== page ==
A S Dulat, member, National Security Advisory Board, is one of India's leading experts on Kashmir. A former special director of the Intelligence Bureau and former chief of the Research and Analysis Wing, he also served as then prime minister Atal Bihari Vajpayee's adviser on Kashmir.
In the inaugural curtain-raiser feature on the Jammu and Kashmir election, Dulat discussed the situation with Managing Editor (National Affairs) Sheela Bhatt. An interview conducted before the violence over the Amarnath shrine land transfer:
According to you, how has the situation in Jammu and Kashmir changed?
The situation is much better now; violence is less. You will find lots of Gujarati and Bengali tourists enjoying Srinagar. But this doesn't mean that militancy is over; I would say that militancy has reduced considerably.
The Indo-Pakistan peace process has gone into slow motion because of the internal troubles in Pakistan. Do you think Kashmiris will have to wait till the bilateral talks resume?
I believe there was a great opportunity last year, which we missed. In March-April 2007, President Pervez Musharraf was still in control and he was apparently very reasonable on the issue of Kashmir. That was the best time to move forward.
The Kashmiris are a very adaptable people. They will wait. From India's point of view, I think we have lost a great opportunity. I don't think we should keep talking to Pakistan. We should talk to the Kashmiris. Ultimately, this matter has to be settled between New Delhi and Srinagar.
Two rounds of talks between the Centre and Kashmiri leaders have been criticised and dubbed unsuccessful.
Nothing came out of the talks because results don't come that easily. I don't know why the dialogue stopped and whether the Hurriyat or the government is responsible for it. I don't see any particular reason for discontinuing the dialogue.
The assembly election is scheduled to be held in September.
The political scenario is very much in election mode. At one time, there was hope that the Hurriyat leaders and separatists would participate in the election. Now, it is definite that the Hurriyat is not going to participate. There is some talk about some separatists, some secondary leaders on the fringes of the Hurriyat, who might participate -- but there is still a question mark over it.
The main contest is between the National Conference, the Congress and the People's Democratic Party. It is too early to judge what will happen eventually.
An easy assessment would be that there might be a hung assembly. No party will get an absolute majority. But anything can happen as we get close to the election.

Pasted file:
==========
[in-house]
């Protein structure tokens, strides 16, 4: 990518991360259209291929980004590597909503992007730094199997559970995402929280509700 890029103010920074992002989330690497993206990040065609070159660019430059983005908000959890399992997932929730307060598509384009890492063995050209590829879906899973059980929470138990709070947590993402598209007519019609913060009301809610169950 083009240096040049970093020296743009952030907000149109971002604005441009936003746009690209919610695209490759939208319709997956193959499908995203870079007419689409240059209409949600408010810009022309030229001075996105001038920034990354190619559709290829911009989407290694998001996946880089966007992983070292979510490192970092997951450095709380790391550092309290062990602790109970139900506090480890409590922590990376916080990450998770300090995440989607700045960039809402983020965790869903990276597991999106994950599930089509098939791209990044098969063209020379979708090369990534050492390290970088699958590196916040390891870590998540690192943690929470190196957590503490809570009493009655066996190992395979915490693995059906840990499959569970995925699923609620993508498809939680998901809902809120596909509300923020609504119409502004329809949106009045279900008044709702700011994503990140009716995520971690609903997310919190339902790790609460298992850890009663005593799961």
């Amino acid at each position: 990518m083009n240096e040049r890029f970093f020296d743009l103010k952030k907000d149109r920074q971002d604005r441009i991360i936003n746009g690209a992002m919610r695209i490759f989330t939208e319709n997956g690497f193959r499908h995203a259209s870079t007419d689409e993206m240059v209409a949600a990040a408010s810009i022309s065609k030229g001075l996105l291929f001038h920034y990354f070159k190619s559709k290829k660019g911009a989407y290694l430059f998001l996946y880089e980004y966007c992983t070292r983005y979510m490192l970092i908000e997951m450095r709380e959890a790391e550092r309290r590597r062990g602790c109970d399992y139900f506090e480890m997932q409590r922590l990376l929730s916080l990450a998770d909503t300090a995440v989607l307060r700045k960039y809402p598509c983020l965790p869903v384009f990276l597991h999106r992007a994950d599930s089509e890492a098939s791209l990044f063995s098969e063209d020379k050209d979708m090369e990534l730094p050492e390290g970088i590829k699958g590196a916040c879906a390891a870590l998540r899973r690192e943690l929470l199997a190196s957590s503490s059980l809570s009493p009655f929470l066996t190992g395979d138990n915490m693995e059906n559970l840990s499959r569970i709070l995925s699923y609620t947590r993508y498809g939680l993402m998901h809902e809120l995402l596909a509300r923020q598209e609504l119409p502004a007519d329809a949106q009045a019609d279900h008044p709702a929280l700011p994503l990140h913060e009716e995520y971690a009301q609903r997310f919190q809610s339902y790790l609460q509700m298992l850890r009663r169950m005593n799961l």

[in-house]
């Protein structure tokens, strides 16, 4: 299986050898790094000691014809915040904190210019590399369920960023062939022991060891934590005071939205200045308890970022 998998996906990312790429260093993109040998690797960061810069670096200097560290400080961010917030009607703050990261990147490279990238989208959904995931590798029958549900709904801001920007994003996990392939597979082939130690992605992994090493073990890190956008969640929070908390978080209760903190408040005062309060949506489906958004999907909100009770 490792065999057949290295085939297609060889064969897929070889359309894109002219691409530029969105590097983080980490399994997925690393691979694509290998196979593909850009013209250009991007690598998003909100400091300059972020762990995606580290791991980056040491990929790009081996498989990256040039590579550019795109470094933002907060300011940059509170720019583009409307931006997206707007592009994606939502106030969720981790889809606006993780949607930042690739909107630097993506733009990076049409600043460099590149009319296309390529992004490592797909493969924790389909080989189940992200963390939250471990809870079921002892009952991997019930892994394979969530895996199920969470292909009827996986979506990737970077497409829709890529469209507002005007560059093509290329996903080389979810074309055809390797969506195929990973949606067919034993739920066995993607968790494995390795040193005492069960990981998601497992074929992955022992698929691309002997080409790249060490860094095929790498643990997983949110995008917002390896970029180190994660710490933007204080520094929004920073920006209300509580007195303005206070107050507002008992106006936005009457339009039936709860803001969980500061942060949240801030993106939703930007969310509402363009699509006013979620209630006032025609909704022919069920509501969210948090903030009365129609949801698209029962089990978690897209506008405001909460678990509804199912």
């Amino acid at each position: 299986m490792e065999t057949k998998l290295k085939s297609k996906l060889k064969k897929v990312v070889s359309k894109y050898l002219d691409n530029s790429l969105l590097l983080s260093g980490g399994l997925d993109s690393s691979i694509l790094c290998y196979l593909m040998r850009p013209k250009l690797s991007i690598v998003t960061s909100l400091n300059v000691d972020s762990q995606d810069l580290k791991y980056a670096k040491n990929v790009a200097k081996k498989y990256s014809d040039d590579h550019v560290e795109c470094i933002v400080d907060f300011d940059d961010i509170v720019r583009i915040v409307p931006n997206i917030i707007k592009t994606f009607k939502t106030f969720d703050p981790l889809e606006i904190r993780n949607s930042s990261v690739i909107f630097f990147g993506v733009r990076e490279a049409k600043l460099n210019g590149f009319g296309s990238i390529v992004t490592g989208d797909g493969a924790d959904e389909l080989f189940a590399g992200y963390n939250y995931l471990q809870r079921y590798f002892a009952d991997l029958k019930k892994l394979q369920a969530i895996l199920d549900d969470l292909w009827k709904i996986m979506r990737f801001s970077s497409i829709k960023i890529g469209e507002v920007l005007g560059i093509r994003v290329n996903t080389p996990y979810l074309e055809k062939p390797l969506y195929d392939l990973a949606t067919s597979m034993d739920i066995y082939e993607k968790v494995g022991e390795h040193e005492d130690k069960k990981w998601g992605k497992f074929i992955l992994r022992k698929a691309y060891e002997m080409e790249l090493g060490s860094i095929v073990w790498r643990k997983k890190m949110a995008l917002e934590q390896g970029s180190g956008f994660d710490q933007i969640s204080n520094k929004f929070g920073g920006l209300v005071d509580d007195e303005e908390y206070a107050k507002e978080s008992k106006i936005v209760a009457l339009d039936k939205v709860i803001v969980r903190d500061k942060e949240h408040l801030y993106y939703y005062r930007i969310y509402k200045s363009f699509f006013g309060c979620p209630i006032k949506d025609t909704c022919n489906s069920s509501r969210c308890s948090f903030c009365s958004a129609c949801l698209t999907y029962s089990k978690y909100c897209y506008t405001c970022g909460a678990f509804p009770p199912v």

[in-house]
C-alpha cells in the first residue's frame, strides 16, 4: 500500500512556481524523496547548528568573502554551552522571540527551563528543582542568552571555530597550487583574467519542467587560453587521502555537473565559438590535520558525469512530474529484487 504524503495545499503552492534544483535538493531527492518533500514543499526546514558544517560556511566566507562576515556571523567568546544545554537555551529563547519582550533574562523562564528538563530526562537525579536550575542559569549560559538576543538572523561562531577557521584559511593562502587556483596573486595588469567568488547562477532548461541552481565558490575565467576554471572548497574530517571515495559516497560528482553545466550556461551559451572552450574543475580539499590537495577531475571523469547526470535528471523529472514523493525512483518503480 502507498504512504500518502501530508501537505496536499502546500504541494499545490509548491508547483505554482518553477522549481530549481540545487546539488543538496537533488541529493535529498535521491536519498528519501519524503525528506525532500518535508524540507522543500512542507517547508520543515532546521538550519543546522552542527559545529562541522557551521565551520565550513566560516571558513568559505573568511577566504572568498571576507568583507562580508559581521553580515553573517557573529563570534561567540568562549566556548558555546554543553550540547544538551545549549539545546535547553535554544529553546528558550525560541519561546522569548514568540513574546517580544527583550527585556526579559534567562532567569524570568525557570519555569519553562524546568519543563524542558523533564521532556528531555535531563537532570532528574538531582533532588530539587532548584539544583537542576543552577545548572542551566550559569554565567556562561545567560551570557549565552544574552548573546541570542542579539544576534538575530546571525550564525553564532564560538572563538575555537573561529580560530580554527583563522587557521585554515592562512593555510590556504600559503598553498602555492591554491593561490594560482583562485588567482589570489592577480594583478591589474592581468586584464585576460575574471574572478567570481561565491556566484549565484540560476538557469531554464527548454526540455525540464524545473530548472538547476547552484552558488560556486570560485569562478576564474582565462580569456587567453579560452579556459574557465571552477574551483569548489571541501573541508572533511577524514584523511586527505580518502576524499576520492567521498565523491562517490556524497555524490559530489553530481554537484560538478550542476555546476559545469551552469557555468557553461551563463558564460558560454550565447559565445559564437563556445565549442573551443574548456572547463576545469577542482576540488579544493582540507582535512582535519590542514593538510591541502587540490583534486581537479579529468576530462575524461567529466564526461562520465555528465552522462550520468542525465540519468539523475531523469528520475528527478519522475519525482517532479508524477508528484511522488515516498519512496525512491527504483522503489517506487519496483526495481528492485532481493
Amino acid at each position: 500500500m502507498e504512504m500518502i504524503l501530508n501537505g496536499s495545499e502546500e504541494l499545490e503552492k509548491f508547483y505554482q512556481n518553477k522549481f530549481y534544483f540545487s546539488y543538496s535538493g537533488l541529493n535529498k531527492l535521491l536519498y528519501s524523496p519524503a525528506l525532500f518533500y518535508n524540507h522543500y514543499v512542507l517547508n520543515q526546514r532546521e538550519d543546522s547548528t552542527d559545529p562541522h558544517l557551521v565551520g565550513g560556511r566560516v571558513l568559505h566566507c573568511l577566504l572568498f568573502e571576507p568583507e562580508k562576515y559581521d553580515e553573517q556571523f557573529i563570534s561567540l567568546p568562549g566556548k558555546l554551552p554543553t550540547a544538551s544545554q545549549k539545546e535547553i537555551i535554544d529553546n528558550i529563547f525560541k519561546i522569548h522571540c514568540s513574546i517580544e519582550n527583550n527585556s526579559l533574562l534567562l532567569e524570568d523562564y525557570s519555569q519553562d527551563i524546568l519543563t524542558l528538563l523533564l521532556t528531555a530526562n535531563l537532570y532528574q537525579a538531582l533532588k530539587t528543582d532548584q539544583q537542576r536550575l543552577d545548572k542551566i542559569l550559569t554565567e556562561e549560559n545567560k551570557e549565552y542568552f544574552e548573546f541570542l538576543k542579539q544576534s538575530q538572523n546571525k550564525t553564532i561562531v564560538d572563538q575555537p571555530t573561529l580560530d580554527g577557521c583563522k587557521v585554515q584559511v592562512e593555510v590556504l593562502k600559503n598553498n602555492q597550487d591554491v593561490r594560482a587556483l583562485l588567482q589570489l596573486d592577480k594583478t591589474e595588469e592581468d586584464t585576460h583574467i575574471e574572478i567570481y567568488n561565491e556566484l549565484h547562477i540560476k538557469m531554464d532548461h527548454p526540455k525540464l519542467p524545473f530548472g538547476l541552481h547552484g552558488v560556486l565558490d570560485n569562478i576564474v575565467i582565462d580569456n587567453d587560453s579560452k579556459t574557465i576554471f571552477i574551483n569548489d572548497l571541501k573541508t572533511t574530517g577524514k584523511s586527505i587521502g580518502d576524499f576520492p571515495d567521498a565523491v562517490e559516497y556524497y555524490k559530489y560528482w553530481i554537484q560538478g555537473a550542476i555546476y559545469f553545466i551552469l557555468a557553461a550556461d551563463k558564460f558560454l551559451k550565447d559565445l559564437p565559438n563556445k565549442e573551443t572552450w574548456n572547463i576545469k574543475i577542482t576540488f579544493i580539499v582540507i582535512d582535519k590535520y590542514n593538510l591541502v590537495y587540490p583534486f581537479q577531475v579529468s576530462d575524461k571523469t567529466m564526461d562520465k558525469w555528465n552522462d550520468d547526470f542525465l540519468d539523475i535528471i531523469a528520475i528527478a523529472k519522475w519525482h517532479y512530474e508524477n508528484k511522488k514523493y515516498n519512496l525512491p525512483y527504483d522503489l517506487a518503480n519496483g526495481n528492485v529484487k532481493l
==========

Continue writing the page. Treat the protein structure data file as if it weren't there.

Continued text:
There are reports that clashes are taking place on the border and infiltration attempts are also on the rise.
I told you the situation is much better, but that does not mean Kashmir is now normal or that militancy is over. There are problems and we will have to keep our fingers crossed that this election passes off peacefully. One bad incident in Srinagar -- like when Lone saab (Hurriyat moderate Abdul Ghani Lone) was assassinated in 2002 -- one such incident will put the whole election process backwards.
Do you think the central government will make some gesture just before the election -- like giving hope for more autonomy or something in that direction?
I don't think the central government is going to make any such gesture. This election is going to be fought as it is, where it is and on the status quo. All parties know it. This question of autonomy and all this will come up only after the election.
What will be the role of the Pakistan factor in this election?
The Pakistan factor is there when you talk about terrorism. I'll attribute the improved situation in J&K partly to the fact that Pakistan is holding back. If Pakistan decides to disturb the election, then violence will increase. In that sense, Pakistan is a deciding factor and it will also be a factor in the election. Even though the separatists may not participate, Pakistan might still support some of the candidates.
Hurriyat leader Mirwaiz Farooq was all set to enter the political fray.
That's what I am saying. In last March-April, when the Hurriyat leaders came back from Pakistan, Musharraf was firmly in charge of his nation. The Hurriyat leaders, at that point of time, gave the impression that the message from Pakistan to them was that they (Hurriyat leaders) should prepare for elections.
But now, Musharraf is not the same. The situation in Pakistan is fluid and uncertain and our dialogue with the Hurriyat is currently at a standstill. After (External Affairs Minister ) Pranab Mukherjee's visit (to Pakistan), there is talk of grand reconciliation and all that. That is fine but I think as far as Kashmir is concerned, we need to talk to the Kashmiris.